Dysautonomia is estimated to affect around 70 million people worldwide, but most people have never heard of it.
“It’s an invisible illness,” said Corey Sukalich, who’s been diagnosed with the disease for seven years and been living with symptoms for close to 20. “It’s difficult for people to understand that I’m very sick because they can’t see that anything’s wrong.”
Dysautonomia is a condition in which the autonomic nervous system doesn’t work properly.
“Some of my symptoms include migraines, pain, overactive sweating, irregular heart rate, fatigue, sleep and digestive issues.”
For Corey, life changed starting in November of 2010, when he started getting debilitating daily migraines that seemed to come out of nowhere. It took a year to get a diagnosis.
“Doctors did a lot of tests and imaging; they didn’t have a diagnosis. It was incredibly frustrating to be spending so much time and money when I wasn’t feeling well,” said Corey. “One doctor told me I needed to try harder. I’ve had other doctors tell me there’s nothing more they could do.”
Corey’s symptoms kept getting worse and he was forced to quit his job.
“It was like my whole world was crumbling around me.”
He was finally diagnosed with dysautonomia toward the end of 2011. Then he found the Dysautonomia Center at Aurora Medical Center in Grafton—and neurologist Rose Dotson, MD, cardiologist Ryan Cooley, MD, and nurse practitioners Mary Yellick and Nicole Wagner.
“From the very first appointment, there was just a dramatic difference. They are incredibly knowledgeable, patient-centered, and they listened to me,” he said. “It’s an incredible support network of specialists – because your primary physician may not know what to do.”
“I once went to the ER with a migraine that wouldn’t go away. Now I have the tools to deal with those symptoms on my own.”
There’s no cure for dysautonomia, so the main focus is on managing Corey’s symptoms. In the past year, he has started cutting-edge therapy unavailable to patients at many other clinics. Backed by a diagnosis of Autoimmune Autonomic Neuropathy, Corey now receives IVIg (Intravenous Immunoglobulin) therapy weekly and while it can take time to see improvements, the results show promise.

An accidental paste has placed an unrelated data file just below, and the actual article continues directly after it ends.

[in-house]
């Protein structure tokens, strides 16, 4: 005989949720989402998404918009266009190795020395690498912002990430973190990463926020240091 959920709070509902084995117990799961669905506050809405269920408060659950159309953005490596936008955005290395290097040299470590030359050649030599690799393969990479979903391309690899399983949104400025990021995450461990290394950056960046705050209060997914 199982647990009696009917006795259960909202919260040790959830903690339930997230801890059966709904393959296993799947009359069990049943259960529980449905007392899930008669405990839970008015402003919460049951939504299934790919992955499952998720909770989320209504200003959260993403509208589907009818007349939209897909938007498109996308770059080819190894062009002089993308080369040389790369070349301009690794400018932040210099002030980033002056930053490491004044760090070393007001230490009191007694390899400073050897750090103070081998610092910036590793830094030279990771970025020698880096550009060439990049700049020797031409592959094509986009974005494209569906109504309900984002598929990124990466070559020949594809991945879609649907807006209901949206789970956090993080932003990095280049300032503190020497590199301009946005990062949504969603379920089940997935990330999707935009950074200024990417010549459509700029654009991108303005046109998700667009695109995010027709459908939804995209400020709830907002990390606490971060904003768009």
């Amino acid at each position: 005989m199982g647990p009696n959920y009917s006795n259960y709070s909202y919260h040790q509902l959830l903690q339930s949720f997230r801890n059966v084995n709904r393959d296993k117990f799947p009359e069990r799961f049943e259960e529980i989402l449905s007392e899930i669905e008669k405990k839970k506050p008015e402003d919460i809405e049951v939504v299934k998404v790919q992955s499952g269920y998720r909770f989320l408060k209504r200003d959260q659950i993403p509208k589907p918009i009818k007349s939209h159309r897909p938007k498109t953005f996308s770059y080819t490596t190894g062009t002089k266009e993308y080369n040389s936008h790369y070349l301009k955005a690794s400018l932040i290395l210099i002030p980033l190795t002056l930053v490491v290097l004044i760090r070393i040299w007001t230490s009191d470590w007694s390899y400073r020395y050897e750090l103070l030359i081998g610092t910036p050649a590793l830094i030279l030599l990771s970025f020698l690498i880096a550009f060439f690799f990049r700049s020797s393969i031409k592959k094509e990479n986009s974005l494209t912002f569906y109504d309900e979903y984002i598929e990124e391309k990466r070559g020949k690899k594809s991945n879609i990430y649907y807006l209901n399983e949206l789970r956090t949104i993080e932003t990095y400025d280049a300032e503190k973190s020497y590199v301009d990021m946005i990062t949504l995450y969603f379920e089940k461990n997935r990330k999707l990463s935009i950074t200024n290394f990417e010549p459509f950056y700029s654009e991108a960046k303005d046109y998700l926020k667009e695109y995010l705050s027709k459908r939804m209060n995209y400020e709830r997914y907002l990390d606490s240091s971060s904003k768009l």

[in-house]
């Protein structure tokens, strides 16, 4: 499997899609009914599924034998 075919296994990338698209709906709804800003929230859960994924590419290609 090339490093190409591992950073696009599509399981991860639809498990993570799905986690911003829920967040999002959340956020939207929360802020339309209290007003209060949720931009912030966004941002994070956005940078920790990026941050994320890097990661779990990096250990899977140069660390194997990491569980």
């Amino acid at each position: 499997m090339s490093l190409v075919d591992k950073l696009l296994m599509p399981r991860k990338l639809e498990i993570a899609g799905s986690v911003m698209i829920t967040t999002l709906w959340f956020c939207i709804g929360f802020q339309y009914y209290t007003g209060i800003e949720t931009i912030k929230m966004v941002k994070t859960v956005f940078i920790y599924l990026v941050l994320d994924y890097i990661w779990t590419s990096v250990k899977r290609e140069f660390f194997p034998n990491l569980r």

How you can help
You can help people like Corey by making a gift to support the hospital’s dysautonomia program. You can also help by joining us for Racing Hearts Day, an annual event that raises funds for the Dysautonomia Center. Click here to learn more.
“There’s hope that’s being provided here, and to be a part of it and the evolving research is exciting,” said Corey. “I mean, who wants to live at this diminished level indefinitely? It’s not like you’ve always been this way – you’ve known better and you want to return to it.”
Due to the advocacy of the Dysautonomia Center at Aurora Medical Center Grafton, Corey and other patients like him have a brighter future that they did not know existed even just a year or two ago. Supporting desperately needed research efforts and expanding program offerings will help patients live better lives, lead to treatment options and hopefully lead to a cure.
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